Rettaliata-4171732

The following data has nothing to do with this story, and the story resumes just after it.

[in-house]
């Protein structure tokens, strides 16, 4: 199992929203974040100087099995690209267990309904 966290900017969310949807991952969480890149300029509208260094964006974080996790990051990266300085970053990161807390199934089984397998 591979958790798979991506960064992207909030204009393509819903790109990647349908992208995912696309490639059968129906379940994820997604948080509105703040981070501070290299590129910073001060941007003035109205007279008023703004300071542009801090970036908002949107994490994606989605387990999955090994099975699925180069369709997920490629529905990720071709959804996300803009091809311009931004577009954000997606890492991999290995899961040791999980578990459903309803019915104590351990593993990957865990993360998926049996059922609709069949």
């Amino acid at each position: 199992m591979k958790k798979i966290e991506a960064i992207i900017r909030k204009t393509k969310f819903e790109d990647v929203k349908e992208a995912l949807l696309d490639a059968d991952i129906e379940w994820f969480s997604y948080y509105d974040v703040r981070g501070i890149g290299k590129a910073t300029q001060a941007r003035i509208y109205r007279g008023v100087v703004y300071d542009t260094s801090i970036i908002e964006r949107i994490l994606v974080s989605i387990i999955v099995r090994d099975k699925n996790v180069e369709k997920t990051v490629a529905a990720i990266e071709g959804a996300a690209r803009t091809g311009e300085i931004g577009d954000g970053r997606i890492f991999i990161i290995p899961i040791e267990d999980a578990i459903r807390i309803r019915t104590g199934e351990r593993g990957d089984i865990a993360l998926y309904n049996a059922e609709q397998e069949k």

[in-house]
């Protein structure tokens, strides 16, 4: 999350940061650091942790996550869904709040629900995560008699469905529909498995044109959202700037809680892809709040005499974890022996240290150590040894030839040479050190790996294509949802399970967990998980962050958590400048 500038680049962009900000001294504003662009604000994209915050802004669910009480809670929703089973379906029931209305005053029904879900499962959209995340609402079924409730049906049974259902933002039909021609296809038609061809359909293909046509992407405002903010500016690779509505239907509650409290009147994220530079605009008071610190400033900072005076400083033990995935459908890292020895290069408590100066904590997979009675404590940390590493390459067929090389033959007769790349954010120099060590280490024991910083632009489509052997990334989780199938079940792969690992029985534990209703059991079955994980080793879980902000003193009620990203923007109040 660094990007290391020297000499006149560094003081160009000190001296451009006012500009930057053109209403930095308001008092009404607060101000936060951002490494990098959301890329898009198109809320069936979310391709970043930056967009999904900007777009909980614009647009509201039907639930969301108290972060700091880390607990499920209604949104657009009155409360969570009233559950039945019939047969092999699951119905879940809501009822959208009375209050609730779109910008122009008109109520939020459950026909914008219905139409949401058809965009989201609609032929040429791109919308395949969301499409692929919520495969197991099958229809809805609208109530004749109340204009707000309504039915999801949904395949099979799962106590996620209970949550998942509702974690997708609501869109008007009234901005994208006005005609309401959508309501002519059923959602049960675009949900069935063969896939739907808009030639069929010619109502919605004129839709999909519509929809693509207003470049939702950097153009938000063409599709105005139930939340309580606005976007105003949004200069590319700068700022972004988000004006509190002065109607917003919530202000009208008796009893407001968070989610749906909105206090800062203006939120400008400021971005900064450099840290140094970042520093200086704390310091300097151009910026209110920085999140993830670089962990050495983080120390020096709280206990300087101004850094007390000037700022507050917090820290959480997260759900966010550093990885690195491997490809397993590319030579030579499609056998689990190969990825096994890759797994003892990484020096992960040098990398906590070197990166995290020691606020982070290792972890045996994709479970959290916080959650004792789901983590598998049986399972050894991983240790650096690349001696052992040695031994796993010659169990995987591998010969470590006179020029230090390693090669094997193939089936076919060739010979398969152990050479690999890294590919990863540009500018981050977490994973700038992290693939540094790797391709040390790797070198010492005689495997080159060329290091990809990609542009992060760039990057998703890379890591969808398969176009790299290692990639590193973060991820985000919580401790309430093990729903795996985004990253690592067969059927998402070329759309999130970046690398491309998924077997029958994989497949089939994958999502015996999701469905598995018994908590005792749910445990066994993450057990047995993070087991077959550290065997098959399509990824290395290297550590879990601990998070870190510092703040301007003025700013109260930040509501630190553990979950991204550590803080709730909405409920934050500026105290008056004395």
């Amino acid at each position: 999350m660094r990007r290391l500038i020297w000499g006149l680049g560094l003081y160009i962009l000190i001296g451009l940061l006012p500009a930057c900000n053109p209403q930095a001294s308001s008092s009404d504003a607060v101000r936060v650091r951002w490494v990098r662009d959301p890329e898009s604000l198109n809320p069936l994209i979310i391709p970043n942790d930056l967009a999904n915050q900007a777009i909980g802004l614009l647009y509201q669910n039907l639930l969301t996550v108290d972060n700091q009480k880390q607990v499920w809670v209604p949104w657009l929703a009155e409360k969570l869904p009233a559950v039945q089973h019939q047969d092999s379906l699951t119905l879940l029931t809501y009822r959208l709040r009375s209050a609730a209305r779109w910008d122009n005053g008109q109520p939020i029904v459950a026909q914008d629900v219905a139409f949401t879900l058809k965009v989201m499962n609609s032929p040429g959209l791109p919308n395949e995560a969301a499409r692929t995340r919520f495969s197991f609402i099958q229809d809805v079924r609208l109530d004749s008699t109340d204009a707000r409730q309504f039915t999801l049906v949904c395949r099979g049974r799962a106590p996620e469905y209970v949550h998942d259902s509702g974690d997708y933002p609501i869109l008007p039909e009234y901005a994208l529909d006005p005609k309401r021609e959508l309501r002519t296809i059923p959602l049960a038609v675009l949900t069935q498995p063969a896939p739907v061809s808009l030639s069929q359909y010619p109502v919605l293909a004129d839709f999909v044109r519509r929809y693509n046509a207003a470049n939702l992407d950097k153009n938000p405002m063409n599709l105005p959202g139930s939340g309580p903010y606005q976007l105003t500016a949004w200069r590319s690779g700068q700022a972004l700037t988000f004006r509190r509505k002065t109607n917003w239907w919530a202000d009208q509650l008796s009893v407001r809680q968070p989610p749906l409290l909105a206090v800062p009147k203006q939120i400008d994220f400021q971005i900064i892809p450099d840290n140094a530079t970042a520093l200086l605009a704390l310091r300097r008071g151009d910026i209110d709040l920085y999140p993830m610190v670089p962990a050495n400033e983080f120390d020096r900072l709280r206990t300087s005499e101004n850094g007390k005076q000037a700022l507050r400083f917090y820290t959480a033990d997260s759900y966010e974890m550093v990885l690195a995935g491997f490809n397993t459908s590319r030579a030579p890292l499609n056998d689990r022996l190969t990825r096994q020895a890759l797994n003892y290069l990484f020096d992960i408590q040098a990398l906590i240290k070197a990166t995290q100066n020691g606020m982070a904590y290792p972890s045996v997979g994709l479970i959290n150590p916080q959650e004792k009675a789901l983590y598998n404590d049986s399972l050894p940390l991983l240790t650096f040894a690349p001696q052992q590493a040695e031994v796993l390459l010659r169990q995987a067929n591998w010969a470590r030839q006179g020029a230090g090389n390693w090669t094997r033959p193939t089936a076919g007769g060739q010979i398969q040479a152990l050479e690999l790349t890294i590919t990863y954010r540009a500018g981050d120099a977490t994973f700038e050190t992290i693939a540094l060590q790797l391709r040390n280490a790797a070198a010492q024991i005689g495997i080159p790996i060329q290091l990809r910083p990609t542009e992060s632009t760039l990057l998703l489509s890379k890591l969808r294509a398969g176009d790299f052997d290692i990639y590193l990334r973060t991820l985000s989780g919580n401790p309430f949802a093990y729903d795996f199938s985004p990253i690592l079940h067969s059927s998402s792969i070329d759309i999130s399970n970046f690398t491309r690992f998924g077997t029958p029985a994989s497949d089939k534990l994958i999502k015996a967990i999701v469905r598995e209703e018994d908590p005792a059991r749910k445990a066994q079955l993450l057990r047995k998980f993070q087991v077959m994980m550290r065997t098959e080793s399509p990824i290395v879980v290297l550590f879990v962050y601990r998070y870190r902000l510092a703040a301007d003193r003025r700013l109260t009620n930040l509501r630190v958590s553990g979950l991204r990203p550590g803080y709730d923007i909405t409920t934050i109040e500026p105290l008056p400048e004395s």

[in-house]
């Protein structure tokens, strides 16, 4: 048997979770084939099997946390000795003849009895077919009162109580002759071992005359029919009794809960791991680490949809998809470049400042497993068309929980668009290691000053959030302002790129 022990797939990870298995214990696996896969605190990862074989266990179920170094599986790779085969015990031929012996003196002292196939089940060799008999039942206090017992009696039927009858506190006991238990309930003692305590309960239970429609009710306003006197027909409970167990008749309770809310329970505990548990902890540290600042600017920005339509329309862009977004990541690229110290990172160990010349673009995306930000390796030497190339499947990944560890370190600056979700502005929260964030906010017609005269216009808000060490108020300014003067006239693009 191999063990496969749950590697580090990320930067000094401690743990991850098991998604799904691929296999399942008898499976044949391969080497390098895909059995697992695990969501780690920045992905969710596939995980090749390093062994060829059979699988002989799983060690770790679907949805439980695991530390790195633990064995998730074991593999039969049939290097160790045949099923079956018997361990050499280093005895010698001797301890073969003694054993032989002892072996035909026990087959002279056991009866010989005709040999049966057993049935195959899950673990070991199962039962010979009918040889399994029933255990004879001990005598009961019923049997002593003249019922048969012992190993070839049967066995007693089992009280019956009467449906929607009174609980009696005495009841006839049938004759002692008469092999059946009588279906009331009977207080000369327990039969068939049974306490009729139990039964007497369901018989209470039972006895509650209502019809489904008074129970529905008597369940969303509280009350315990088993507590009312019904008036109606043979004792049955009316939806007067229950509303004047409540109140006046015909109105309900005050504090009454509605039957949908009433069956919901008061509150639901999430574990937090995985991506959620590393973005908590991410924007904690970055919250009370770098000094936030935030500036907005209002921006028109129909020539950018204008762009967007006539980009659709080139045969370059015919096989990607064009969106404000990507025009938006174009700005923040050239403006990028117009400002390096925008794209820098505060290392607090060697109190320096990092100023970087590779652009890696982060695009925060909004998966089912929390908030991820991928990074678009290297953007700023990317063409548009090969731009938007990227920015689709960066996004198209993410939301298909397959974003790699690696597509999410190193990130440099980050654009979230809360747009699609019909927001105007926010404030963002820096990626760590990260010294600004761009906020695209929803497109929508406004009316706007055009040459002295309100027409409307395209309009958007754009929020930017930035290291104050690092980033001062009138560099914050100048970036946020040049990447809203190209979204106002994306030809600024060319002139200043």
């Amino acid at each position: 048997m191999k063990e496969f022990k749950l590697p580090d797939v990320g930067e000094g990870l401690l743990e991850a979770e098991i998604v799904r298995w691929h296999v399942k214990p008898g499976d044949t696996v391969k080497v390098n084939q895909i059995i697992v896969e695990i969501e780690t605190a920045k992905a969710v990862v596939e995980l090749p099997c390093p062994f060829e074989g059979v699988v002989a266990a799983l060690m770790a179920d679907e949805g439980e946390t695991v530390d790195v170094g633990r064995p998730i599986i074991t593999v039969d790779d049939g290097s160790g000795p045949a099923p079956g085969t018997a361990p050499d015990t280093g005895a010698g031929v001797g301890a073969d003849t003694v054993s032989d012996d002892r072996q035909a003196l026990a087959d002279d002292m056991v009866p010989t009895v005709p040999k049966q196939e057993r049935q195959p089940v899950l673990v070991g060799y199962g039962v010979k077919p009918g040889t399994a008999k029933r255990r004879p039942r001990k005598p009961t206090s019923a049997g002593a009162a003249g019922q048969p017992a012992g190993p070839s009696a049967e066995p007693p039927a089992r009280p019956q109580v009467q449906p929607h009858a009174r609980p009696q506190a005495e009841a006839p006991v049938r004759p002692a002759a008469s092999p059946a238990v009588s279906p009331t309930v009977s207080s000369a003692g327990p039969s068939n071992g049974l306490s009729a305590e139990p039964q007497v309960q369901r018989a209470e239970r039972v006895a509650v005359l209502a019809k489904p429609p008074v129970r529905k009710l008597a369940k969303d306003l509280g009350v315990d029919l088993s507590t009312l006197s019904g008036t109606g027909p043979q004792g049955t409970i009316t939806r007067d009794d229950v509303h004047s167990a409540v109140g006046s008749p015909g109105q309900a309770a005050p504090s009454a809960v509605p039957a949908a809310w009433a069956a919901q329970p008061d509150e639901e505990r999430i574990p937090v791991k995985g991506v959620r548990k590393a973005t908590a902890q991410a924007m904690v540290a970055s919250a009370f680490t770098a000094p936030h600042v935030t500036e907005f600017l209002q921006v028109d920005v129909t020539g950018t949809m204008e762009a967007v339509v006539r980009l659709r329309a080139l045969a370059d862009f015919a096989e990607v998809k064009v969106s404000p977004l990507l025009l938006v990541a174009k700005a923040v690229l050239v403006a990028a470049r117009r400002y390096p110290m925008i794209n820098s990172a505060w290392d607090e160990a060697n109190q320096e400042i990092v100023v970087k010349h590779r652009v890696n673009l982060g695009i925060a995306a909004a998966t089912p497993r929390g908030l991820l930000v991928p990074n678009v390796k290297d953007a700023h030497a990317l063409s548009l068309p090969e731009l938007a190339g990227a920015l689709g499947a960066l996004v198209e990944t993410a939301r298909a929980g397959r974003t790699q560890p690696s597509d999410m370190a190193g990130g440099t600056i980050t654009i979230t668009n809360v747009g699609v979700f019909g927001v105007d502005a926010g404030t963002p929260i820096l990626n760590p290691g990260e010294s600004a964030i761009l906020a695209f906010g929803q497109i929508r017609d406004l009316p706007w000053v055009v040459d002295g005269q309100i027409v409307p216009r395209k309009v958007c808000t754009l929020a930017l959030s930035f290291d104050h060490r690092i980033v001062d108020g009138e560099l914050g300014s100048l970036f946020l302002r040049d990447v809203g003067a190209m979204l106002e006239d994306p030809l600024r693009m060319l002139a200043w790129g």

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John T. Rettaliata John T. Rettaliata, president of the Illinois Institute of Technology (IIT) for 21 years and member of Dwight D. Eisenhower's National Aeronautics and Space Council, the predecessor to NASA, died on Saturday at the age of 97. Mr. Rettaliata became president of IIT in 1952 at the age of 40, the youngest IIT president to date and, at the time, the youngest chief executive of a scientific school in the United States. During his 21-year tenure, he initiated an ambitious fundraising effort that secured a $20 million annual budget, saw the main campus built, added the Chicago-Kent College of Law, founded the Stuart Graduate School of Business and lead IIT to become the largest and one of the most prominent engineering schools in the United States. While architect Mies van der Rohe's design of the main campus made it the historical landmark that it is today, Mr. Rettaliata's vision of an innovative cooperative education program-one of the first in the nation-made the university a leader in education. Before coming to IIT, Mr. Rettaliata, a graduate of The Johns Hopkins University who earned his Ph.D. in 1936, was employed by Allis-Chalmers. There he worked building steam turbines for military destroyers. His diligence earned him a position on the U.S. National Advisory Council's subcommittee on aeronautics gas turbines. During World War II, he embarked on the first of many roles for the United States government, taking part in the tour of British aeronautical research facilities that enabled America to develop its first jet aircraft and secure dominance in aeronautical research. Because of that work, Mr. Rettaliata became one of the first people to fly in a jet aircraft. When Nazi Germany fell, the United States Navy, Bureau of Ships, sent him to Germany to investigate the defunct military's U-boat factories and discovered the engineers' secret-an innovative hydrogen-peroxide submarine. Rettaliata studied the technology and filed a confidential report on the U-boat. While consulting with the Navy after the war, he also helped with the development of gas turbine applications and consulted on other projects for the United States Air Force that were deemed secret. …